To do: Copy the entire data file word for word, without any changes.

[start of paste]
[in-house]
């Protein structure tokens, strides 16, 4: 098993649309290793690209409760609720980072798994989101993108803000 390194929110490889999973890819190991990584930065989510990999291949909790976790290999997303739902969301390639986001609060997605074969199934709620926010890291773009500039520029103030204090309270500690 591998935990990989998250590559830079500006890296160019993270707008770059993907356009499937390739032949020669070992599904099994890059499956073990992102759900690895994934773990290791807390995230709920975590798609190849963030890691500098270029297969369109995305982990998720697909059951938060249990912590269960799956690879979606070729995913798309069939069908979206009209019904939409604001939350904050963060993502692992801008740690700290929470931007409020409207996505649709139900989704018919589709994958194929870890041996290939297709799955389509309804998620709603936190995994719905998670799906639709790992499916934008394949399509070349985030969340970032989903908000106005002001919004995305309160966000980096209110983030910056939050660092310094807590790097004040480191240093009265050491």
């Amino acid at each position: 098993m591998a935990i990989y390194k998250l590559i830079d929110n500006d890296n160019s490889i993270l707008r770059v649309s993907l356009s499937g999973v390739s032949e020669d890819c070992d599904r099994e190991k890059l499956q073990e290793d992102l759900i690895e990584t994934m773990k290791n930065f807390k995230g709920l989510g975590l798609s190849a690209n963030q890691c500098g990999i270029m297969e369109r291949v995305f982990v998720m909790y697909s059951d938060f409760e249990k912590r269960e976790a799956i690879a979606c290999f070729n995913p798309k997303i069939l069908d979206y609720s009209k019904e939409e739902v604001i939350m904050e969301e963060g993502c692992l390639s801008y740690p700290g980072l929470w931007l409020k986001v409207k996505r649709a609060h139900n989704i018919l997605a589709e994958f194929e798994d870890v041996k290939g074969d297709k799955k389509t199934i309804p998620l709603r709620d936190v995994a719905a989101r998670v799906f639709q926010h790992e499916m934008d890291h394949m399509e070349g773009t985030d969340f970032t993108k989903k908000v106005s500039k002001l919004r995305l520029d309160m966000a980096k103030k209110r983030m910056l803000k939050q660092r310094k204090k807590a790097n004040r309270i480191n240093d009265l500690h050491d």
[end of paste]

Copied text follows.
[in-house]
């Protein structure tokens, strides 16, 4: 098993649309290793690209409760609720980072798994989101993108803000 390194929110490889999973890819190991990584930065989510990999291949909790976790290999997303739902969301390639986001609060997605074969199934709620926010890291773009500039520029103030204090309270500690 591998935990990989998250590559830079500006890296160019993270707008770059993907356009499937390739032949020669070992599904099994890059499956073990992102759900690895994934773990290791807390995230709920975590798609190849963030890691500098270029297969369109995305982990998720697909059951938060249990912590269960799956690879979606070729995913798309069939069908979206009209019904939409604001939350904050963060993502692992801008740690700290929470931007409020409207996505649709139900989704018919589709994958194929870890041996290939297709799955389509309804998620709603936190995994719905998670799906639709790992499916934008394949399509070349985030969340970032989903908000106005002001919004995305309160966000980096209110983030910056939050660092310094807590790097004040480191240093009265050491």
């Amino acid at each position: 098993m591998a935990i990989y390194k998250l590559i830079d929110n500006d890296n160019s490889i993270l707008r770059v649309s993907l356009s499937g999973v390739s032949e020669d890819c070992d599904r099994e190991k890059l499956q073990e290793d992102l759900i690895e990584t994934m773990k290791n930065f807390k995230g709920l989510g975590l798609s190849a690209n963030q890691c500098g990999i270029m297969e369109r291949v995305f982990v998720m909790y697909s059951d938060f409760e249990k912590r269960e976790a799956i690879a979606c290999f070729n995913p798309k997303i069939l069908d979206y609720s009209k019904e939409e739902v604001i939350m904050e969301e963060g993502c692992l390639s801008y740690p700290g980072l929470w931007l409020k986001v409207k996505r649709a609060h139900n989704i018919l997605a589709e994958f194929e798994d870890v041996k290939g074969d297709k799955k389509t199934i309804p998620l709603r709620d936190v995994a719905a989101r998670v799906f639709q926010h790992e499916m934008d890291h394949m399509e070349g773009t985030d969340f970032t993108k989903k908000v106005s500039k002001l919004r995305l520029d309160m966000a980096k103030k209110r983030m910056l803000k939050q660092r310094k204090k807590a790097n004040r309270i480191n240093d009265l500690h050491d």